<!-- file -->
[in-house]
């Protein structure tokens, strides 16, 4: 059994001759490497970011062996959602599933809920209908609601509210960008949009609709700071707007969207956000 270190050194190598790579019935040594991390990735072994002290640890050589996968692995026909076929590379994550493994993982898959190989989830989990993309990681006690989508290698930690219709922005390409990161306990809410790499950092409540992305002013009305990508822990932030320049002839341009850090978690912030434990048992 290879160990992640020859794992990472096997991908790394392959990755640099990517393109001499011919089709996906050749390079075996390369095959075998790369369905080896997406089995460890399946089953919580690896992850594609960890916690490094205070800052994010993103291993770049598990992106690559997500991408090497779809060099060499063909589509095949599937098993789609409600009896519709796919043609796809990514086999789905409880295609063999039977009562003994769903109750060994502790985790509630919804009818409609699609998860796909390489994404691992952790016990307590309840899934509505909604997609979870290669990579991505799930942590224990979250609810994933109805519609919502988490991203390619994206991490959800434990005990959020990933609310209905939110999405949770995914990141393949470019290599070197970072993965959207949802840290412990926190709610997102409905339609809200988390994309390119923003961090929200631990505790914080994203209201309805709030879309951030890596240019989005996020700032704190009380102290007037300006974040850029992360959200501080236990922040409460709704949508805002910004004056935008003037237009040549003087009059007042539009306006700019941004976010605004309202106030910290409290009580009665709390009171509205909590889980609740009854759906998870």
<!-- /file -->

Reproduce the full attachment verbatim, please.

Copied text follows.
[in-house]
């Protein structure tokens, strides 16, 4: 059994001759490497970011062996959602599933809920209908609601509210960008949009609709700071707007969207956000 270190050194190598790579019935040594991390990735072994002290640890050589996968692995026909076929590379994550493994993982898959190989989830989990993309990681006690989508290698930690219709922005390409990161306990809410790499950092409540992305002013009305990508822990932030320049002839341009850090978690912030434990048992 290879160990992640020859794992990472096997991908790394392959990755640099990517393109001499011919089709996906050749390079075996390369095959075998790369369905080896997406089995460890399946089953919580690896992850594609960890916690490094205070800052994010993103291993770049598990992106690559997500991408090497779809060099060499063909589509095949599937098993789609409600009896519709796919043609796809990514086999789905409880295609063999039977009562003994769903109750060994502790985790509630919804009818409609699609998860796909390489994404691992952790016990307590309840899934509505909604997609979870290669990579991505799930942590224990979250609810994933109805519609919502988490991203390619994206991490959800434990005990959020990933609310209905939110999405949770995914990141393949470019290599070197970072993965959207949802840290412990926190709610997102409905339609809200988390994309390119923003961090929200631990505790914080994203209201309805709030879309951030890596240019989005996020700032704190009380102290007037300006974040850029992360959200501080236990922040409460709704949508805002910004004056935008003037237009040549003087009059007042539009306006700019941004976010605004309202106030910290409290009580009665709390009171509205909590889980609740009854759906998870």